Root Words of “Dark” Magic

What is a Necromancer?

Essentially, this title and form of practice revolves around a relationship, exchange, control, or manipulation of the dead. When we break down the word, we are given two root words of proto-Indo-European origin, the first being nek- (to perish, disappear) and the second word méntis (thought, thinking, mind), giving us something like Nekméntis. From these two words, we form an archetype who can think or meditate upon the perished with clarity, someone who can access memory and knowledge from those who have “disappeared.” The Nekméntis is one who can ruminate on death to gain its’ answers and insights, one who can access layers and visions of the past.

What is a Witch?

Witches have been around for as long as humans have experienced the spirit world. The word has carried itself through time on the backs of different cultures and connotations. In Old English, we have the words wiċċe and wiċċa, meaning female and male seers, magicians, or sorcerers. In proto-Germanic, we have wikkô, meaning spellcaster, wizard, warlock, etc. These stem from an earlier proto-Indo-European pair of words wey (to contain, consecrate, separate, overcome) and weyk (to separate, choose). Here we can see the witch archetype as one who can separate things (in the way an alchemist, chemist, or scientist does), choose “ingredients” wisely based on necessity, and consecrate specific items using an array of techniques and formulas. The witch chooses and manipulates its’ own fate and the fates of those around it through prophecy, trance, and divination. It can instill great meaning and power into objects, materials, and places that it wants to sanctify. The witch also overcomes human “conditions” using sorcery, sacrifice, and methods of hallowing. In this sense, a prophetic, gnostic, and divine awareness must be embodied within those who we refer to as witches, as they must have true skill in making choices that alter the very fabric of the web of fate.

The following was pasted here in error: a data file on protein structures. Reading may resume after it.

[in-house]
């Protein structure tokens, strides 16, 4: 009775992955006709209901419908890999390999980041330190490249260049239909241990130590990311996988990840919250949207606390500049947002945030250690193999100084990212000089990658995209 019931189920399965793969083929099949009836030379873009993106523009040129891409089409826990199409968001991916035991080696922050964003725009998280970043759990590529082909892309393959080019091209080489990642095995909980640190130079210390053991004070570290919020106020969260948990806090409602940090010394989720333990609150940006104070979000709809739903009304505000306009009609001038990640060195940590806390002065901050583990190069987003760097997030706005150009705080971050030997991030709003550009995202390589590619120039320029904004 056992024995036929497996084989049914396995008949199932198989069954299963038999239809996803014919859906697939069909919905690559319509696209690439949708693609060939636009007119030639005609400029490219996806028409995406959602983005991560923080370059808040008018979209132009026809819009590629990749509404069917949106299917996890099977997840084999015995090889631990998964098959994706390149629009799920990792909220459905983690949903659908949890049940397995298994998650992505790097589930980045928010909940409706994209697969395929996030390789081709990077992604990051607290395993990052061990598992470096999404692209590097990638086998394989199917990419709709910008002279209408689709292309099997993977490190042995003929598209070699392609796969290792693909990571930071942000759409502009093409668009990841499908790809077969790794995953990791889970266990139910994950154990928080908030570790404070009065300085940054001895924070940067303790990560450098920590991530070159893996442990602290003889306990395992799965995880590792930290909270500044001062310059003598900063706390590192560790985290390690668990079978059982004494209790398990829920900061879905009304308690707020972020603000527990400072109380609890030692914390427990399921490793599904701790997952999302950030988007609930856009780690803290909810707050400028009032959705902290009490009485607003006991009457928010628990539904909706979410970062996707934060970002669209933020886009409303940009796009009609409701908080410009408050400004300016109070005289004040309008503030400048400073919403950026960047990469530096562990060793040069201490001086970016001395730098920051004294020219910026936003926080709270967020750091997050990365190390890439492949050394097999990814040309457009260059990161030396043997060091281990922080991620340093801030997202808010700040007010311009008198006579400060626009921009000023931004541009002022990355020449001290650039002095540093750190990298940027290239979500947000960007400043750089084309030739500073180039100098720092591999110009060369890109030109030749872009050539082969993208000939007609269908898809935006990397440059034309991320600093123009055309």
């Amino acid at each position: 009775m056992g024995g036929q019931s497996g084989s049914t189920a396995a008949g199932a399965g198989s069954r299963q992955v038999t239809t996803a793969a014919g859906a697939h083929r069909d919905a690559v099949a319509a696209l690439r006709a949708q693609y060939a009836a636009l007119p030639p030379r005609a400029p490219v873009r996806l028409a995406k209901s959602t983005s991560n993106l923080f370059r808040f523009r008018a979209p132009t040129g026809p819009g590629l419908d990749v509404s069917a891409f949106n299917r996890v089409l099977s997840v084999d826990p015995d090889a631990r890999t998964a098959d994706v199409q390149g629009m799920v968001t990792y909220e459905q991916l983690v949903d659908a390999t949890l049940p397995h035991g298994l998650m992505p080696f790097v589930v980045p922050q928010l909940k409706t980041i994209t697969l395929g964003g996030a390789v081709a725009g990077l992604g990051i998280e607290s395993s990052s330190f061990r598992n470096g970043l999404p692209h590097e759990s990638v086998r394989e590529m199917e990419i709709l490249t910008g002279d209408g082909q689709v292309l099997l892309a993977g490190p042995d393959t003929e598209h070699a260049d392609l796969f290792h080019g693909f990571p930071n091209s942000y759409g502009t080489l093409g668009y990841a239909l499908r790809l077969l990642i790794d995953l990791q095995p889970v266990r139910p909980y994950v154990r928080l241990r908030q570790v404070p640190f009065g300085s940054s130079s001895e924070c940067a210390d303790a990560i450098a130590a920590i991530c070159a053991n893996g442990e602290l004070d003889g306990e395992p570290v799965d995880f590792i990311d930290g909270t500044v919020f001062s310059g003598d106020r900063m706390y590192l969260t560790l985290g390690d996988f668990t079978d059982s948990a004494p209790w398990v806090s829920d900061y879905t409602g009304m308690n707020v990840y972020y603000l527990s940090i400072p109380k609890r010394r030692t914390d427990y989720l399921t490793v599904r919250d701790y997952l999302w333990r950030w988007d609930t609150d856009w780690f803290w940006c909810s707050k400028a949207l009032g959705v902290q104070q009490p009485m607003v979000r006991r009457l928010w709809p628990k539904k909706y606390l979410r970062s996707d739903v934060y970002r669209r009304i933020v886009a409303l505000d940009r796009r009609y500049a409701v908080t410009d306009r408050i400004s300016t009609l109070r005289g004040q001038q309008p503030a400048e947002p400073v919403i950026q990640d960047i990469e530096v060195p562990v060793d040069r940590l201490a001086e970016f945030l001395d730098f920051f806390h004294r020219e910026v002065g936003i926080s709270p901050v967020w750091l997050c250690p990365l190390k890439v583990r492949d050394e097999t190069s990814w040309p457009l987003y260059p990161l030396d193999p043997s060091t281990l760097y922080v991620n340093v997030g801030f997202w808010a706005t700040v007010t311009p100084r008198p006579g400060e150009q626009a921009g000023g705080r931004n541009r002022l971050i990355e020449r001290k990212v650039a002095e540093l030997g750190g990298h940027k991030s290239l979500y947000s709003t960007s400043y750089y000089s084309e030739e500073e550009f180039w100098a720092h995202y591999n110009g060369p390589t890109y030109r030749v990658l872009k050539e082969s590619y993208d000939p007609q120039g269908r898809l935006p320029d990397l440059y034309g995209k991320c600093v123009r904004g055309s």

What is a Warlock?

Much of what encompasses a warlock is also embodied in the witch, it’s merely a preference of words in the modern age, as the “witch” has become associated mostly with women. However, our root words here differ and bring us an alternative view of a warlock as opposed to a mere mirror image or male incarnation of a witch. At the root we have two words of proto-Indo-European origin, the first weh₁- (true) and second lewgʰ- (to lie, tell a lie). At first this seems a bit strange, but, as most titles like this, we see a union or embracing of opposites, the creation of an oxymoron. It is safe to say that a warlock is not only a magician, but one who can manipulate the truth as he sees fit; a master of words who can manipulate minds for better or for worse.

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